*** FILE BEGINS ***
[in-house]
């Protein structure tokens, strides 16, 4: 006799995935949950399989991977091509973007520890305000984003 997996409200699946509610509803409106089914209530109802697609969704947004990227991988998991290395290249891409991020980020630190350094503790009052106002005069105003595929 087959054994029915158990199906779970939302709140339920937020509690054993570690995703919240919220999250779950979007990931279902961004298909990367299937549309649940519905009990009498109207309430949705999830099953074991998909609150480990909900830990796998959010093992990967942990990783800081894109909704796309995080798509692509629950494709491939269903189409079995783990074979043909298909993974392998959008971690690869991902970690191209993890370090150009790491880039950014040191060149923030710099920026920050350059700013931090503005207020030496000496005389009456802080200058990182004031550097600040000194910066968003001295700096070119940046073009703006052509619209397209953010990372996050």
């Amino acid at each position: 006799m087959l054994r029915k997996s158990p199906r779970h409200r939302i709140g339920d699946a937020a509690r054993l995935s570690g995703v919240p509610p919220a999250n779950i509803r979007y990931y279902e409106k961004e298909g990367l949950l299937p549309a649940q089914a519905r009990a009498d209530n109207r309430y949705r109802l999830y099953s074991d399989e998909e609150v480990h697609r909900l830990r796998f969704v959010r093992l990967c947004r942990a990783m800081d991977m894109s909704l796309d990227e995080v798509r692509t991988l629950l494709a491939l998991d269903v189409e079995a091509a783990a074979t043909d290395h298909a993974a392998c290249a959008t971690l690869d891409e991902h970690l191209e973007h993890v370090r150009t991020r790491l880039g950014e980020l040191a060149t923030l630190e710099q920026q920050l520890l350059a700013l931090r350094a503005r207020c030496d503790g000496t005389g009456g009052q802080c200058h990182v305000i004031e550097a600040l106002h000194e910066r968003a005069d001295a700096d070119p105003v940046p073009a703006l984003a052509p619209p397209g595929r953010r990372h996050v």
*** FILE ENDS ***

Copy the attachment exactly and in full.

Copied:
[in-house]
């Protein structure tokens, strides 16, 4: 006799995935949950399989991977091509973007520890305000984003 997996409200699946509610509803409106089914209530109802697609969704947004990227991988998991290395290249891409991020980020630190350094503790009052106002005069105003595929 087959054994029915158990199906779970939302709140339920937020509690054993570690995703919240919220999250779950979007990931279902961004298909990367299937549309649940519905009990009498109207309430949705999830099953074991998909609150480990909900830990796998959010093992990967942990990783800081894109909704796309995080798509692509629950494709491939269903189409079995783990074979043909298909993974392998959008971690690869991902970690191209993890370090150009790491880039950014040191060149923030710099920026920050350059700013931090503005207020030496000496005389009456802080200058990182004031550097600040000194910066968003001295700096070119940046073009703006052509619209397209953010990372996050």
């Amino acid at each position: 006799m087959l054994r029915k997996s158990p199906r779970h409200r939302i709140g339920d699946a937020a509690r054993l995935s570690g995703v919240p509610p919220a999250n779950i509803r979007y990931y279902e409106k961004e298909g990367l949950l299937p549309a649940q089914a519905r009990a009498d209530n109207r309430y949705r109802l999830y099953s074991d399989e998909e609150v480990h697609r909900l830990r796998f969704v959010r093992l990967c947004r942990a990783m800081d991977m894109s909704l796309d990227e995080v798509r692509t991988l629950l494709a491939l998991d269903v189409e079995a091509a783990a074979t043909d290395h298909a993974a392998c290249a959008t971690l690869d891409e991902h970690l191209e973007h993890v370090r150009t991020r790491l880039g950014e980020l040191a060149t923030l630190e710099q920026q920050l520890l350059a700013l931090r350094a503005r207020c030496d503790g000496t005389g009456g009052q802080c200058h990182v305000i004031e550097a600040l106002h000194e910066r968003a005069d001295a700096d070119p105003v940046p073009a703006l984003a052509p619209p397209g595929r953010r990372h996050v």